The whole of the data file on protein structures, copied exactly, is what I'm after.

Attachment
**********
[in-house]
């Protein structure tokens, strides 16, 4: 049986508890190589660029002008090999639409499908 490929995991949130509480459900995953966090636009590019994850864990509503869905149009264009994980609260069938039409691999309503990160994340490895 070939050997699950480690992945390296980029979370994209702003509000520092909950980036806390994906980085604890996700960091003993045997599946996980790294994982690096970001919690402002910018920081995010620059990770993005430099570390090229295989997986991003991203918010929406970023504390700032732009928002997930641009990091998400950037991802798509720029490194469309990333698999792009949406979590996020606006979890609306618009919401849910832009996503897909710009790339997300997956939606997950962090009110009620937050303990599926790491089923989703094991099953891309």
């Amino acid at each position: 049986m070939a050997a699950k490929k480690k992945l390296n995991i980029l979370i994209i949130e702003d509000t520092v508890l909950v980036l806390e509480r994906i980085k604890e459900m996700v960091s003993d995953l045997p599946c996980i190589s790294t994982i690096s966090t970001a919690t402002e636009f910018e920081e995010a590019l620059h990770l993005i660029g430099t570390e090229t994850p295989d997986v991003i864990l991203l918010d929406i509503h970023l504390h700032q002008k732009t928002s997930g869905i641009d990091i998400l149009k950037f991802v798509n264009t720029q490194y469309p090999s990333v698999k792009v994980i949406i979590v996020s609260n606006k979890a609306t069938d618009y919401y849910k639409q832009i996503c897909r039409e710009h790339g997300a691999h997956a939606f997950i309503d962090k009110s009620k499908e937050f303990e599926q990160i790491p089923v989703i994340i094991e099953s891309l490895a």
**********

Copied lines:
[in-house]
């Protein structure tokens, strides 16, 4: 049986508890190589660029002008090999639409499908 490929995991949130509480459900995953966090636009590019994850864990509503869905149009264009994980609260069938039409691999309503990160994340490895 070939050997699950480690992945390296980029979370994209702003509000520092909950980036806390994906980085604890996700960091003993045997599946996980790294994982690096970001919690402002910018920081995010620059990770993005430099570390090229295989997986991003991203918010929406970023504390700032732009928002997930641009990091998400950037991802798509720029490194469309990333698999792009949406979590996020606006979890609306618009919401849910832009996503897909710009790339997300997956939606997950962090009110009620937050303990599926790491089923989703094991099953891309």
């Amino acid at each position: 049986m070939a050997a699950k490929k480690k992945l390296n995991i980029l979370i994209i949130e702003d509000t520092v508890l909950v980036l806390e509480r994906i980085k604890e459900m996700v960091s003993d995953l045997p599946c996980i190589s790294t994982i690096s966090t970001a919690t402002e636009f910018e920081e995010a590019l620059h990770l993005i660029g430099t570390e090229t994850p295989d997986v991003i864990l991203l918010d929406i509503h970023l504390h700032q002008k732009t928002s997930g869905i641009d990091i998400l149009k950037f991802v798509n264009t720029q490194y469309p090999s990333v698999k792009v994980i949406i979590v996020s609260n606006k979890a609306t069938d618009y919401y849910k639409q832009i996503c897909r039409e710009h790339g997300a691999h997956a939606f997950i309503d962090k009110s009620k499908e937050f303990e599926q990160i790491p089923v989703i994340i094991e099953s891309l490895a």